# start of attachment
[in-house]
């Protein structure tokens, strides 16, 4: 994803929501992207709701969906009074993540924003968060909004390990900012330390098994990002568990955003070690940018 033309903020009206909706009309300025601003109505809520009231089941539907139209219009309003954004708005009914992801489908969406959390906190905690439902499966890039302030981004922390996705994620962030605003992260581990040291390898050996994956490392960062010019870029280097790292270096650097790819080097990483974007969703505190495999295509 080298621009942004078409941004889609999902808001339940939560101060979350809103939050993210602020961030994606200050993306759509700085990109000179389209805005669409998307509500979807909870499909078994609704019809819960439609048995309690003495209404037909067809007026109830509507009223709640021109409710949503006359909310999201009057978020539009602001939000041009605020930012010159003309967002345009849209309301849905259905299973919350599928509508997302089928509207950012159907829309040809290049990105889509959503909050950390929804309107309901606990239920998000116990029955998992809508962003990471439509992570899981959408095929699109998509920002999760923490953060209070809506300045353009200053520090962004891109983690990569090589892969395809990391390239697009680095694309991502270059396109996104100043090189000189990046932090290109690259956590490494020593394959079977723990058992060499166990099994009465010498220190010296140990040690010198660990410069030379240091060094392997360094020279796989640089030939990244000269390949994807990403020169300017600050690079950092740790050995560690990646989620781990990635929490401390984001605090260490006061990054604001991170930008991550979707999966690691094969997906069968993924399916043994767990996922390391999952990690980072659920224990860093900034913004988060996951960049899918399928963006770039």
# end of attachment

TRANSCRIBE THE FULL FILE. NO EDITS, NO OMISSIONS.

[in-house]
């Protein structure tokens, strides 16, 4: 994803929501992207709701969906009074993540924003968060909004390990900012330390098994990002568990955003070690940018 033309903020009206909706009309300025601003109505809520009231089941539907139209219009309003954004708005009914992801489908969406959390906190905690439902499966890039302030981004922390996705994620962030605003992260581990040291390898050996994956490392960062010019870029280097790292270096650097790819080097990483974007969703505190495999295509 080298621009942004078409941004889609999902808001339940939560101060979350809103939050993210602020961030994606200050993306759509700085990109000179389209805005669409998307509500979807909870499909078994609704019809819960439609048995309690003495209404037909067809007026109830509507009223709640021109409710949503006359909310999201009057978020539009602001939000041009605020930012010159003309967002345009849209309301849905259905299973919350599928509508997302089928509207950012159907829309040809290049990105889509959503909050950390929804309107309901606990239920998000116990029955998992809508962003990471439509992570899981959408095929699109998509920002999760923490953060209070809506300045353009200053520090962004891109983690990569090589892969395809990391390239697009680095694309991502270059396109996104100043090189000189990046932090290109690259956590490494020593394959079977723990058992060499166990099994009465010498220190010296140990040690010198660990410069030379240091060094392997360094020279796989640089030939990244000269390949994807990403020169300017600050690079950092740790050995560690990646989620781990990635929490401390984001605090260490006061990054604001991170930008991550979707999966690691094969997906069968993924399916043994767990996922390391999952990690980072659920224990860093900034913004988060996951960049899918399928963006770039």